THE STORY The Duanwu Festival is celebrated on the fifth day of the fifth month of the lunar calendar. It is also known as the “Dragon Boat Festival”. The festival is said to commemorate the death of the poet “Qu Yuan” of the ancient state of Chu, who served in the high offices of the Chu Royal House. The King then decided to ally with the state of Chin, and Qu was banished for disagreeing with the alliance and accused of treason. During his banishment, Qu Yuan wrote many works of poetry. Then, Qin captured Ying, the capital of Chu, which caused Qu Yuan to drown himself in the Miluo River. The local people greatly admired him, so they raced out on their boats (the origin of the “dragon boat races”) to retrieve his body. When they could not find him, they made little balls of sticky rice so the fish would not eat his dead body (the origin of “Zongzi”). ENDING OPINION I was very excited to attend the festival, and truly enjoyed the entire event. My favourite shows were the martial arts performances and the distribution of free Zongzi rice dumplings! The dumplings originally come in both sweet and savoury flavours, and I was lucky enough to try almost all of the flavours! The atmosphere, artwork, displays, and tastes of the Zhongzi stayed true to that of the Chinese culture, captivating the entire crowd. The recreation of a foreign festival requires great skill, and the fact that MFU can recreate a festival as extravagant and complex as the Duanwu Festival makes me honoured to be a student of Mae Fah Luang University.
Activity Clubs on Campus By Attapinya Longha MFU has many clubs that conduct activities all year round. In this article, I am proud to present MFU Board Game Club. The MFU Board Game Club is one of the most popular clubs because it encourages students and players to exercise their minds, concentration, and optimization skills. The beneﬁts gained can be used to improve their studies. Many games are available, such as Chinese Go and Baduk, Chess, Thai Chess, Checkers, Crossword Puzzles, and Math Puzzles. These games are great for brainstorming and challenges, which is why so many people are interested in these games. This club does not only play games with other players on campus: Twice a year, a competition named “MFU Chinese Go Friendly Match” is arranged to provide opportunities for students who are interested in Chinese Go to practice and develop their skills in a real competition. This match also helps students gain new experiences and make new friends. Moreover, in their free time, the members of this club travel outside the university to teach younger school students how to play board games, helping young children practice using their minds and teaching them how to optimize the use of their time, as so many children are addicted to computer games. This way, the club members are helping steer Thai school children away from computers, moving towards mentally beneﬁcial games instead of only playing games on the computer. Thai chess has been chosen to teach the school children as it is easy, fun, mentally stimulating, and inexpensive. Parents can also buy these board games for the children to play at home, which is a great plus. The club sends players to compete outside the university in competitions such as U-Go or University Go every year, and has received several rewards. In addition, competing in the university games is a great way to make friends with students from other universities. The MFU Board Game Club is a friendly, social group that takes great care of its members. Join the club, and enjoy board games with us! Find us on the ﬁrst ﬂoor of F5, 17.00 hrs. to 20.00 hrs., Monday to Friday or online at http://www.facebook.com/MFU.BG.Club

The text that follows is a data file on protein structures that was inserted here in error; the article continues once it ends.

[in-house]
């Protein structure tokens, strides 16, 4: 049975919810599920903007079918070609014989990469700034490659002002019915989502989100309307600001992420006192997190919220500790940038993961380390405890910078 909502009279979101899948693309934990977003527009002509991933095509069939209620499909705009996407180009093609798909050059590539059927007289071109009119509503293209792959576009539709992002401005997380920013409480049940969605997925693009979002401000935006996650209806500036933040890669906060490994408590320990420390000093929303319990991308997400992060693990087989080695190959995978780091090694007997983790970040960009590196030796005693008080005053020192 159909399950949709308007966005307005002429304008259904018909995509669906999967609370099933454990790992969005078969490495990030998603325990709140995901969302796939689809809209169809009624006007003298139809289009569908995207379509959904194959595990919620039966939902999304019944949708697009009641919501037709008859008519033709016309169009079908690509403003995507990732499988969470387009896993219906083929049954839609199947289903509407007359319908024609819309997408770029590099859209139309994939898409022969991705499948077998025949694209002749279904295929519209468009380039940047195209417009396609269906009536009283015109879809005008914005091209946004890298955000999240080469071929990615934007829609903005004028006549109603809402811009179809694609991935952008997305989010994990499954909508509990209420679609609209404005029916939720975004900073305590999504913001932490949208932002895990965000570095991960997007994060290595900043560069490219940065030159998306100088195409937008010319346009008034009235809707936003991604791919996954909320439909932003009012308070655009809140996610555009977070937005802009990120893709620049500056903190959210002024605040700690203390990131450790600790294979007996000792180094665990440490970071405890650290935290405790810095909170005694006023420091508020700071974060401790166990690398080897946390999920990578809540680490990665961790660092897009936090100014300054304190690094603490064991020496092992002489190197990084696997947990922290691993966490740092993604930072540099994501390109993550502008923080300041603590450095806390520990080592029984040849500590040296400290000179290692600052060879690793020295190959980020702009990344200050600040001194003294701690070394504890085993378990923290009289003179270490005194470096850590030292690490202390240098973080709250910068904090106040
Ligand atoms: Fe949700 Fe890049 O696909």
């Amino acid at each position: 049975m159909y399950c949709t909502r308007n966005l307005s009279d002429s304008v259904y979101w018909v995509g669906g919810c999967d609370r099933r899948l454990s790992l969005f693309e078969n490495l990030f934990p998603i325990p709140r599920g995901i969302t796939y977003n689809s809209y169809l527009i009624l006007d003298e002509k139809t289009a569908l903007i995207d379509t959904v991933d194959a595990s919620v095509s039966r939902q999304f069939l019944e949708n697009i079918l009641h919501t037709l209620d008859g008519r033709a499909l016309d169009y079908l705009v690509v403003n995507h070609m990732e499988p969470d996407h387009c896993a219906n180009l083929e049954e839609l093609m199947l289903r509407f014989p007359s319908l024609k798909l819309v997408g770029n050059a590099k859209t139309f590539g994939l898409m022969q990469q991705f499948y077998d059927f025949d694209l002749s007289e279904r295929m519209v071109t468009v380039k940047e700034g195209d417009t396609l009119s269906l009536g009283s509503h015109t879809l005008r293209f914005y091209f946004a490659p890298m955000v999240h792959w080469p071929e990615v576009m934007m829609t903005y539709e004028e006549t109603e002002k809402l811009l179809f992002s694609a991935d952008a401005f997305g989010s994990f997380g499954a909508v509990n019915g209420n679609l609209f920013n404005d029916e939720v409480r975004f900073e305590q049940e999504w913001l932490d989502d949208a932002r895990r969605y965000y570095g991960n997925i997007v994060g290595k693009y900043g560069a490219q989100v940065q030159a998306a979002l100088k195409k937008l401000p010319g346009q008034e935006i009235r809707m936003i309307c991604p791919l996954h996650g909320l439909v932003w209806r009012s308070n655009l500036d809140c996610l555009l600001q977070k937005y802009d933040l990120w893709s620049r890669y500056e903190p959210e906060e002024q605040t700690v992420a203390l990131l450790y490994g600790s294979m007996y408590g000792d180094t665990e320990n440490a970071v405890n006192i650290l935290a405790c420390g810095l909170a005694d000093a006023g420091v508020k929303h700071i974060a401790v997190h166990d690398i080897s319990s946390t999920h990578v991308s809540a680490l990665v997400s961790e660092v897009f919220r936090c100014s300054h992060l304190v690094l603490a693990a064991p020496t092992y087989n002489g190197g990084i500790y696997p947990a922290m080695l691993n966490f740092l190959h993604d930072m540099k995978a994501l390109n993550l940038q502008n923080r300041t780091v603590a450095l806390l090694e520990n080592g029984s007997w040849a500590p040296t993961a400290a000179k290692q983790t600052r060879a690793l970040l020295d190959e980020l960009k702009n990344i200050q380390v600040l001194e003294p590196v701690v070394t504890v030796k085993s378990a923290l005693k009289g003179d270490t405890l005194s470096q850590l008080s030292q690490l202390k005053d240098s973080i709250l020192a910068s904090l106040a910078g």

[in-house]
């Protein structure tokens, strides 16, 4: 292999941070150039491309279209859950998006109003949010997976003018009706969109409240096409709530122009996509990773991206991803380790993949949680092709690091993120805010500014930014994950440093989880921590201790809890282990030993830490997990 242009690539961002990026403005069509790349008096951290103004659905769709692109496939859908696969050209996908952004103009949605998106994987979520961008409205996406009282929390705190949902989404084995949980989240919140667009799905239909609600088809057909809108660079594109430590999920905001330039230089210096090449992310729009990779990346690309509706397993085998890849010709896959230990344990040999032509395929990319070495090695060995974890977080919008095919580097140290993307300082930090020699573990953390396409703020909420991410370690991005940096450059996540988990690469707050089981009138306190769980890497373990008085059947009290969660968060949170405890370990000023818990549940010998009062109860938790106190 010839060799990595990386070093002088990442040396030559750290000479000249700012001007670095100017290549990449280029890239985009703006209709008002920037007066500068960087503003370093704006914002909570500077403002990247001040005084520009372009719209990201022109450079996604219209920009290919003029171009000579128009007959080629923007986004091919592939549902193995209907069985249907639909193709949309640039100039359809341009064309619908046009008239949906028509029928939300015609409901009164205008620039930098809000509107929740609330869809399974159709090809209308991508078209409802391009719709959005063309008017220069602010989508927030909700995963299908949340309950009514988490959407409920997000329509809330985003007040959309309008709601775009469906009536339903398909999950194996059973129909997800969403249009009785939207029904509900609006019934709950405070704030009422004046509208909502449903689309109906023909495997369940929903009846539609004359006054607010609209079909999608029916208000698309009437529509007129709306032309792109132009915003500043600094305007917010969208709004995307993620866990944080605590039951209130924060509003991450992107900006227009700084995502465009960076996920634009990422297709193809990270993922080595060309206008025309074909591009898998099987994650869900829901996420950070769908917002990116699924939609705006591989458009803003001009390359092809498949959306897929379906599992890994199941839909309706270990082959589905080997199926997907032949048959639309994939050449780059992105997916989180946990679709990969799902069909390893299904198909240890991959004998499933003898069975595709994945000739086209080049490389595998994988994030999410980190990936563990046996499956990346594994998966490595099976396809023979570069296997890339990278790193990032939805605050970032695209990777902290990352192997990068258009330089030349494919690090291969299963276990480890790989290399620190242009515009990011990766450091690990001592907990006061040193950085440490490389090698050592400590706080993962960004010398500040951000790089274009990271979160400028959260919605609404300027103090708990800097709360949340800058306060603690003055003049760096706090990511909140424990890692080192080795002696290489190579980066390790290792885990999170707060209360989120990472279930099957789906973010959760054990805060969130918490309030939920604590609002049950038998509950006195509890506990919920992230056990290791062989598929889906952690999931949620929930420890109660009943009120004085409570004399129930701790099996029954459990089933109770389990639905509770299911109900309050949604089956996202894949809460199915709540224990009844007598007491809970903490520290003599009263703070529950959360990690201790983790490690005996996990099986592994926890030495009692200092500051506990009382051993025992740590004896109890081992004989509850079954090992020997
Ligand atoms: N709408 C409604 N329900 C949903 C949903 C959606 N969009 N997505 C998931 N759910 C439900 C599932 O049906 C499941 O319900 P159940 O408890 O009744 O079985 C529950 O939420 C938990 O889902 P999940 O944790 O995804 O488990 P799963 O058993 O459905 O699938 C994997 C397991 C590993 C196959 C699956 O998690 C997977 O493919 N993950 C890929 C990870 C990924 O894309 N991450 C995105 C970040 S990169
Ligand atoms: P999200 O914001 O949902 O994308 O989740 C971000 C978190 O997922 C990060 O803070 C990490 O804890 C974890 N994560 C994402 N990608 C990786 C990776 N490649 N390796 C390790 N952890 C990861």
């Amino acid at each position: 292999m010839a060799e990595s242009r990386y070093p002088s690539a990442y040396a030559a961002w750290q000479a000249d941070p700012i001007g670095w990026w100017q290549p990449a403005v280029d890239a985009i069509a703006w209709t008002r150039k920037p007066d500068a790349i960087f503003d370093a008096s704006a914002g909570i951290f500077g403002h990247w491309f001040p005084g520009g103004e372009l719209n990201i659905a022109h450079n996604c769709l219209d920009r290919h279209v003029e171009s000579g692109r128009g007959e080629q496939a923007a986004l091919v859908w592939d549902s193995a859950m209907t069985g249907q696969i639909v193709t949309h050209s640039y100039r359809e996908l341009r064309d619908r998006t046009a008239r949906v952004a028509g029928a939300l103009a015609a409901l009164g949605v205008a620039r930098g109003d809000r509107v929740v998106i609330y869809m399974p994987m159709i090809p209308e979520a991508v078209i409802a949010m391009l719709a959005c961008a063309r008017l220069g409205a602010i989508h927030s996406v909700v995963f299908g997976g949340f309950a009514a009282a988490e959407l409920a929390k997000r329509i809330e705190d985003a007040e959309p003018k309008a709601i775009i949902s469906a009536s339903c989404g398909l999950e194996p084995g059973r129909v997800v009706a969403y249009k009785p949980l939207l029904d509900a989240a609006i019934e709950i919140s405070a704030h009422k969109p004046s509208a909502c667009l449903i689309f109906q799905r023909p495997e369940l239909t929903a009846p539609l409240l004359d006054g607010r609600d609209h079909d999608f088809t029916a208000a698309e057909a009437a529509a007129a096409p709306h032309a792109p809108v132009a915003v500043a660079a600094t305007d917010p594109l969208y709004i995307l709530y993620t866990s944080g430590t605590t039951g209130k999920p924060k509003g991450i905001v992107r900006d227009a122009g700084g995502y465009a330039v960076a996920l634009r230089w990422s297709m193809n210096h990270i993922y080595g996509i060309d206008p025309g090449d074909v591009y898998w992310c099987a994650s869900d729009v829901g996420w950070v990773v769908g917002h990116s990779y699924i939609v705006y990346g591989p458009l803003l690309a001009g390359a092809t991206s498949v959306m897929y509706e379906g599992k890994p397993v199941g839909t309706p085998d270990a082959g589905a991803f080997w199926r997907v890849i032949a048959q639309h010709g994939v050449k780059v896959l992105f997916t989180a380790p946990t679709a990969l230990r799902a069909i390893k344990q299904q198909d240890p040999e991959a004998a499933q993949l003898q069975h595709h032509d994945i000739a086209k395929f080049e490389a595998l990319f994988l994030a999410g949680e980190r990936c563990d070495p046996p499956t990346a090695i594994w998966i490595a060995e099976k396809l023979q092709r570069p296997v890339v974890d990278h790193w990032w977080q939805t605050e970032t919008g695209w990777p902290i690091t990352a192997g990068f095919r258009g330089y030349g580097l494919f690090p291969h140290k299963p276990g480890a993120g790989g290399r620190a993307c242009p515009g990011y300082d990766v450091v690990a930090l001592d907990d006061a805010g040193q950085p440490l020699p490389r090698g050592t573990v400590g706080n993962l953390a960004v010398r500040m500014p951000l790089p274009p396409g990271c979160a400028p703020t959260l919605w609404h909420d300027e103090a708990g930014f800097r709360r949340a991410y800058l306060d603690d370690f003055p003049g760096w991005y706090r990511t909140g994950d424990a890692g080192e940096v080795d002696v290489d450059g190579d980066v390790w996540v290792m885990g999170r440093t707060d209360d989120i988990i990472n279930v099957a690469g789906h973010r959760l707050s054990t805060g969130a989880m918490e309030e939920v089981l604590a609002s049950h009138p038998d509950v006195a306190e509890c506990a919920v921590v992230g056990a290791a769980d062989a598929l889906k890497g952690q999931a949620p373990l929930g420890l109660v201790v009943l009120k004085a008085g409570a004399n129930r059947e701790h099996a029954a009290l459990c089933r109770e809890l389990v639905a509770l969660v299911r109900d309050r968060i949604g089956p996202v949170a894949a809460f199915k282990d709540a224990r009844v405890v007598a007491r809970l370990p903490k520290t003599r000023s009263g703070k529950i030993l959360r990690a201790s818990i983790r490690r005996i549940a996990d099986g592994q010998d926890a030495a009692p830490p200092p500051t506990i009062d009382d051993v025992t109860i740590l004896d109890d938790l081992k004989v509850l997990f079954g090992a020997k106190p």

Exchange programme Experience the world! Why should I go on exchange? Immerse yourself in another country!! As an MFU student, you have the opportunity to study, travel and make lifelong friends around the world. Learn more about yourself, become more independent and give your MFU degree an international edge. Share your Thai culture abroad and, in return, experience the culture, lifestyle, and people of another country! Take advantage of these opportunities to earn credit toward your degree while gaining a cultural and personal perspective in your life. Participating in an exchange is a fun and life-changing way to broaden your horizons academically, geographically and culturally. I'm interested...What's next? Step 1: Discussion with Your Advisor - It would be beneficial to discuss your decision with a relevant academic staff member. - You must research your options prior to meeting your advisor and take the relevant documents with you. - Your Advisor needs to approve your course selection. Credit Transfer The credits earned during the student exchange programme at the Host University shall be transferable to MFU. Courses taken in the Host University can be transferred into equivalent courses in MFU if there is a minimal 75% learning outcome equivalency and the credit is equal or bigger than the course’s credit in MFU. Step 2: Completion of the application form Step 3: Selection process Once you submit your application it will be processed as quickly as possible. If your application is successful, you will be called for an interview. The International Affairs Division helps students apply for the programmes through various government or non-governmental organizations that organize the programmes under the support of the Office of Higher Education Commission, Ministry of Education, Thailand. The scholarships available for exchange programmes are listed below: 1. Thai and ASEAN Student Exchange Programme (Thai Student Only) 2. University Mobility in Asia and the Pacific: UMAP (Thai Student Only) 3. ASEAN International Mobility for Students: AIMS (Thai Student Only) 4. ASEM – DUO Fellowship Programme : DUO-Thailand (Thai Student Only) 5. UMAP Student Connection Online: USCO 6. UMAP Super Short-term Student Exchange Programme 7. Exchange with Partner Universities For further inquiries, please contact P’ Noi (IAD) E-mail: firstname.lastname@example.org Facebook: MFU Exchange Programme & Scholarship